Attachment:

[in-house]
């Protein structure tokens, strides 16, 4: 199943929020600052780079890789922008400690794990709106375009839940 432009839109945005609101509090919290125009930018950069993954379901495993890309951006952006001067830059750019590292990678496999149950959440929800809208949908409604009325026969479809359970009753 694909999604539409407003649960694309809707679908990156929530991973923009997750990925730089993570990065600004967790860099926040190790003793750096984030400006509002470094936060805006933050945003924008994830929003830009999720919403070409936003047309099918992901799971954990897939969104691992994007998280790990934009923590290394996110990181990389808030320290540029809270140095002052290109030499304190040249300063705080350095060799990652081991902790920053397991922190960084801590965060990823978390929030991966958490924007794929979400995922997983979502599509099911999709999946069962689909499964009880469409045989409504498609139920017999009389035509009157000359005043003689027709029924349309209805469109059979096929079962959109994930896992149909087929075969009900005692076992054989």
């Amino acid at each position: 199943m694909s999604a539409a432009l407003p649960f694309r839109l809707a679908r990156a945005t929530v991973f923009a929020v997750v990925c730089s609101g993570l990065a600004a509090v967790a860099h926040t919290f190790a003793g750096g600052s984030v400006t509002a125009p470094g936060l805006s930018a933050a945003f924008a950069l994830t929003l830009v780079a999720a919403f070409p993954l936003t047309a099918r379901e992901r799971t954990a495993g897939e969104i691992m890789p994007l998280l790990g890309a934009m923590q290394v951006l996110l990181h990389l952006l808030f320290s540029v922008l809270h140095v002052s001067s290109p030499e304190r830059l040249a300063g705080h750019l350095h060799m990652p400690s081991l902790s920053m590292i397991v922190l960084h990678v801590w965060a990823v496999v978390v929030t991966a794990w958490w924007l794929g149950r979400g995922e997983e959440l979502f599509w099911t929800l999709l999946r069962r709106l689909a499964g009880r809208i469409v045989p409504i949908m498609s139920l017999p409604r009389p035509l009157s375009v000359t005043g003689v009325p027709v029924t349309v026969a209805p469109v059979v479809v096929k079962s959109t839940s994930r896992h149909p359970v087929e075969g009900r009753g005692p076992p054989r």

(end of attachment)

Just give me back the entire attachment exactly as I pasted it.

[in-house]
């Protein structure tokens, strides 16, 4: 199943929020600052780079890789922008400690794990709106375009839940 432009839109945005609101509090919290125009930018950069993954379901495993890309951006952006001067830059750019590292990678496999149950959440929800809208949908409604009325026969479809359970009753 694909999604539409407003649960694309809707679908990156929530991973923009997750990925730089993570990065600004967790860099926040190790003793750096984030400006509002470094936060805006933050945003924008994830929003830009999720919403070409936003047309099918992901799971954990897939969104691992994007998280790990934009923590290394996110990181990389808030320290540029809270140095002052290109030499304190040249300063705080350095060799990652081991902790920053397991922190960084801590965060990823978390929030991966958490924007794929979400995922997983979502599509099911999709999946069962689909499964009880469409045989409504498609139920017999009389035509009157000359005043003689027709029924349309209805469109059979096929079962959109994930896992149909087929075969009900005692076992054989």
């Amino acid at each position: 199943m694909s999604a539409a432009l407003p649960f694309r839109l809707a679908r990156a945005t929530v991973f923009a929020v997750v990925c730089s609101g993570l990065a600004a509090v967790a860099h926040t919290f190790a003793g750096g600052s984030v400006t509002a125009p470094g936060l805006s930018a933050a945003f924008a950069l994830t929003l830009v780079a999720a919403f070409p993954l936003t047309a099918r379901e992901r799971t954990a495993g897939e969104i691992m890789p994007l998280l790990g890309a934009m923590q290394v951006l996110l990181h990389l952006l808030f320290s540029v922008l809270h140095v002052s001067s290109p030499e304190r830059l040249a300063g705080h750019l350095h060799m990652p400690s081991l902790s920053m590292i397991v922190l960084h990678v801590w965060a990823v496999v978390v929030t991966a794990w958490w924007l794929g149950r979400g995922e997983e959440l979502f599509w099911t929800l999709l999946r069962r709106l689909a499964g009880r809208i469409v045989p409504i949908m498609s139920l017999p409604r009389p035509l009157s375009v000359t005043g003689v009325p027709v029924t349309v026969a209805p469109v059979v479809v096929k079962s959109t839940s994930r896992h149909p359970v087929e075969g009900r009753g005692p076992p054989r």